The contest of writing is new and you begin having new personal experiences. This informs your writing. The audience is also different. In South Sudan, while maintaining the facts there is a need for more details in news or stories. Our speeches are longer. In the USA news and stories are brief but still factual and speeches are shorter.
They cheer you on louder in South Sudan maybe because we are a young country and we are eager for information. In the USA there are many who do what you do, as much as there is support you have no voice cheering you on apart from your inner voice. There is an absence of information about Africa in general here. I have learned this from the questions I get asked. I wish people read more about Africa and particularly South Sudan but I have learned to be gracious and patient in answering all the questions.
What do you think is the impact the Diaspora can make in building a sustainable and peaceful South Sudan?
Some people on social media and not just in the Diaspora use social media to spread “hate speech”. This is because everyone has their own channel to share their thoughts on. Be it Facebook, Twitter, Snapchat, YouTube or Instagram it’s easy to share opinions now. Everyone has a role to play on how they use the channel they prefer. It’s upon every one of us to use our voices to preach peace and not fuel hate.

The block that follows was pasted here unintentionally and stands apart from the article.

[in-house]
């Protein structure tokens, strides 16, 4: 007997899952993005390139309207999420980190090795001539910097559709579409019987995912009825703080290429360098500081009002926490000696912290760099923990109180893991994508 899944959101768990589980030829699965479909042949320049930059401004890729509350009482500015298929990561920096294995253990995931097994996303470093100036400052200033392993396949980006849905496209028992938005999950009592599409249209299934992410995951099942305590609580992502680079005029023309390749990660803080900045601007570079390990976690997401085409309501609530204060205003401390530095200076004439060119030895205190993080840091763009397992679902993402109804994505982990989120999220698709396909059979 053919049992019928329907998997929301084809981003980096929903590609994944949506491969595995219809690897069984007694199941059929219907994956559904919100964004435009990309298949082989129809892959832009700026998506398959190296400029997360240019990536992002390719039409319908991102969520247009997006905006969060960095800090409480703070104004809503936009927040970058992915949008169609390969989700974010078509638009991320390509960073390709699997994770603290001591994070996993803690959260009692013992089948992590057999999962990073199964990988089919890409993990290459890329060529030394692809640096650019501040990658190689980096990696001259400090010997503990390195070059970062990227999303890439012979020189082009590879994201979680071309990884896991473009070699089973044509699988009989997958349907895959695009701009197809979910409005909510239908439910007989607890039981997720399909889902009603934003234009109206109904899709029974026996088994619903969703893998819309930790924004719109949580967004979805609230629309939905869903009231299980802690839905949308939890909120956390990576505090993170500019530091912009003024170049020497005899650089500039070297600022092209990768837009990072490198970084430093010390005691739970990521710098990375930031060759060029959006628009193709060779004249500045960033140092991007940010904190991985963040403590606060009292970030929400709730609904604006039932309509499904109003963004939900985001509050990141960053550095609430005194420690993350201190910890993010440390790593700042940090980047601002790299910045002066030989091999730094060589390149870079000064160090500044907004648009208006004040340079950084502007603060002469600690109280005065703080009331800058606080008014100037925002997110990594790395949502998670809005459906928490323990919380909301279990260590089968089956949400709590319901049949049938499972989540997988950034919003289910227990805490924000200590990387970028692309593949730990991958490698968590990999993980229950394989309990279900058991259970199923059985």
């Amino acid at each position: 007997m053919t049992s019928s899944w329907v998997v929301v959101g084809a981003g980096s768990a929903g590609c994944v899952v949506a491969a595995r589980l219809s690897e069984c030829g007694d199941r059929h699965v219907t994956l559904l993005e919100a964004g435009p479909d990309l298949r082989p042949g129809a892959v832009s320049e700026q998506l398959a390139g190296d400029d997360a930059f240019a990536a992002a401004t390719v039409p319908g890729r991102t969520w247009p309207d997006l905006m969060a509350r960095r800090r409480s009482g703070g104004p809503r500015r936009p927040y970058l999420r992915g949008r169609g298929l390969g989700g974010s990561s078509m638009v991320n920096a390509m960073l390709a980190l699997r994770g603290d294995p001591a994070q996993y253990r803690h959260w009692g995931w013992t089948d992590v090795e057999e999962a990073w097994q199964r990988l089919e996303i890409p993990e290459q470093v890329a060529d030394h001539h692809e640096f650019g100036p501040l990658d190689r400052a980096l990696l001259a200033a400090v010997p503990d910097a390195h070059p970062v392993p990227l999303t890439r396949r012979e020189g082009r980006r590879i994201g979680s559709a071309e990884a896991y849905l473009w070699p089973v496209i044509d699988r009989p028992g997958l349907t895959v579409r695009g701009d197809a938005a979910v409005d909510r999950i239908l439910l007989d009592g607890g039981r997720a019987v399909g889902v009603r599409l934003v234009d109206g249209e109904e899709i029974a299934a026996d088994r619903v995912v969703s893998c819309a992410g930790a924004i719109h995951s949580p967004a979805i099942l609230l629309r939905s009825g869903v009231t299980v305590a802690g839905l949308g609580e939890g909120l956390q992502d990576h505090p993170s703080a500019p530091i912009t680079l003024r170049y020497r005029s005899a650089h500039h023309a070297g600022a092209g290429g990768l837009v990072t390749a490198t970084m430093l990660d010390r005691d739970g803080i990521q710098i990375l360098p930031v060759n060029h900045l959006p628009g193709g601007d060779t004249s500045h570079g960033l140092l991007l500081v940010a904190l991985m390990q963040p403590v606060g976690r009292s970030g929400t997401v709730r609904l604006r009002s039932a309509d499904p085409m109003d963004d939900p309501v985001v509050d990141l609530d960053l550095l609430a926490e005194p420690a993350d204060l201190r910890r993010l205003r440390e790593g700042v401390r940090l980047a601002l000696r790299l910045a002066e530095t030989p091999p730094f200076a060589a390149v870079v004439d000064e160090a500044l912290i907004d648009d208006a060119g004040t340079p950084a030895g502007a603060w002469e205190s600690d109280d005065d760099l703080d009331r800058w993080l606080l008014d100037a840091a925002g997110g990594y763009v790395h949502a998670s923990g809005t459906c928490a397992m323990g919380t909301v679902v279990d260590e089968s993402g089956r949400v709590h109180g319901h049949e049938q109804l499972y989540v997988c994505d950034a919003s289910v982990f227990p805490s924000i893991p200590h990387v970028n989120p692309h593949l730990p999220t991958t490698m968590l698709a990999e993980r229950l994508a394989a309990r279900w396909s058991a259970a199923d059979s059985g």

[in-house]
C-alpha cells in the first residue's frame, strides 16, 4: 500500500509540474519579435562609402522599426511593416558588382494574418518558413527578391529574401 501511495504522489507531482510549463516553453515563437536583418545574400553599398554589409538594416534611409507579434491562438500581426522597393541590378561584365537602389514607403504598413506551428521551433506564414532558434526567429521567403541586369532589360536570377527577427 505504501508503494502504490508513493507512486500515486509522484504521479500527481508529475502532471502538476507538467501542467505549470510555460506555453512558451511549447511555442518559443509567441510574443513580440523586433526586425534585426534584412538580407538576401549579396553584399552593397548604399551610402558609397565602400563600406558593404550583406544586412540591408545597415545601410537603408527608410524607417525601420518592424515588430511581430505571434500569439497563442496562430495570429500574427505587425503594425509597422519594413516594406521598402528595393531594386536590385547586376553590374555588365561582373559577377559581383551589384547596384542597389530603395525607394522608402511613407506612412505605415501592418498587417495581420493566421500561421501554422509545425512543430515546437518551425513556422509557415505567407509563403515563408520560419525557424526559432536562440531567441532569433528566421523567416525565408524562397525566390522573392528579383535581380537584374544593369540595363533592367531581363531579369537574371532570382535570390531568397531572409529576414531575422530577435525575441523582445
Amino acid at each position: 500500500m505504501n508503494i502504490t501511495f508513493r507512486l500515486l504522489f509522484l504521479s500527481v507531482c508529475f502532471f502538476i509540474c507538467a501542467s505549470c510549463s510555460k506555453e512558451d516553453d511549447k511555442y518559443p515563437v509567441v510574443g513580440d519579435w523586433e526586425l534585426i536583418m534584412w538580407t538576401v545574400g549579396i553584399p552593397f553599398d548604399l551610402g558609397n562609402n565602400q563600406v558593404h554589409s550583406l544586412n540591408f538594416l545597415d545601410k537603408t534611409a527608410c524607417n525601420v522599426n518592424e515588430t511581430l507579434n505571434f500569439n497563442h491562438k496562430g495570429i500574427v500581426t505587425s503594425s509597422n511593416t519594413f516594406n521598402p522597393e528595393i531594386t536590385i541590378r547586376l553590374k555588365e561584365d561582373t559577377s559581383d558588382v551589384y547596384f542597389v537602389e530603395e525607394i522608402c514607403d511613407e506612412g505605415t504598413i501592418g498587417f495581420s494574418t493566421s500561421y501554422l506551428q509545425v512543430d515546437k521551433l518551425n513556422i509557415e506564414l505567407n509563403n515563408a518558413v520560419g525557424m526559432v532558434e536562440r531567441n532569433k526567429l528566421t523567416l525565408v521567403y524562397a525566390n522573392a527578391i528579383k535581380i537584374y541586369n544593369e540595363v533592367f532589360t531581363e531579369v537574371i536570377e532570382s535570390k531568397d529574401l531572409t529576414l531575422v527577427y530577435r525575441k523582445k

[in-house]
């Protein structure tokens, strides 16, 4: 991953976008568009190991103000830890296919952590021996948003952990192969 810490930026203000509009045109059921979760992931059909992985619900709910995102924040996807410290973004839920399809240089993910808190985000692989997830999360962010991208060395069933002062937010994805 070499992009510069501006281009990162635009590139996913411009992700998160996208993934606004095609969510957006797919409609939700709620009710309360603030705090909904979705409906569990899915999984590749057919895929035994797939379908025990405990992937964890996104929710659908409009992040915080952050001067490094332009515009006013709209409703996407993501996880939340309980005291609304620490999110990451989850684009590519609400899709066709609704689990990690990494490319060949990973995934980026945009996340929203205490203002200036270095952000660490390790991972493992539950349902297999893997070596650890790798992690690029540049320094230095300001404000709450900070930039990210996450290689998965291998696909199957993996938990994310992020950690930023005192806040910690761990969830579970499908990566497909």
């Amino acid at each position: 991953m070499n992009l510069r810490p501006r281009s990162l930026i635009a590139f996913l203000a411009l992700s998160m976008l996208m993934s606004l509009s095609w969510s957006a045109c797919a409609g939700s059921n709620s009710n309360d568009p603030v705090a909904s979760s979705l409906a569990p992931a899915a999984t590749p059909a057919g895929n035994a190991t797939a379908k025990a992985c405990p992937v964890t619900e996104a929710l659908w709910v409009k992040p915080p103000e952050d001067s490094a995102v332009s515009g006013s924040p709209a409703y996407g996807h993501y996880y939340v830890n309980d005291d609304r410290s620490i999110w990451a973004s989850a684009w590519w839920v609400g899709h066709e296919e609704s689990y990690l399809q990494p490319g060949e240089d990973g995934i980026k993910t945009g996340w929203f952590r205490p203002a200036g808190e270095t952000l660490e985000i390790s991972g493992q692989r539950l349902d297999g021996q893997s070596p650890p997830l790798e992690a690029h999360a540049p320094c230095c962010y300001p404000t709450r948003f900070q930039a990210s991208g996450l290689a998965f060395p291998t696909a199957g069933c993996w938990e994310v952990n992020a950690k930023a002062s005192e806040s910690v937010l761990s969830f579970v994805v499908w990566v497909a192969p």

I did a live Facebook video to ask people to refrain from spreading hate on social media as it’s like petrol on a fire. It’s so much easier to spread hate via the internet than through any other channel, you reach a larger audience faster.
I think it’s the role of every single South Sudanese on social media to preach peace and ask everyone to #defyhatenow.
How do you think the South Sudanese Diaspora community can use social media to defy hate and preach peace?
They can do different kinds of social campaigns. They can also support causes that support their local community but most importantly they should be very cautious with what they post on social media.
What are your hopes for journalism in South Sudan?
I hope there is more freedom of expression in South Sudanese Journalism. I look forward to the day an organization that brings together all South Sudanese Journalists is formed. It will provide a louder voice for the journalists, strengthen the profession and journalists will be accountable not only to self but also to an authority.
What would you tell anyone reading this…?
It’s up to you to hold yourself to a higher regard in terms of maintaining peace. You are not just a drop in the ocean; you are the drop that makes the ocean calm or creates a storm. It’s the same case when it comes to social media, are you creating peace or fueling hate speech? #defyhatenow
This interview was conducted & written by Kendi Gikunda . The opinions expressed in this article are the Interviewee’s own and do not necessarily reflect the official policy or position of #defyhatenow.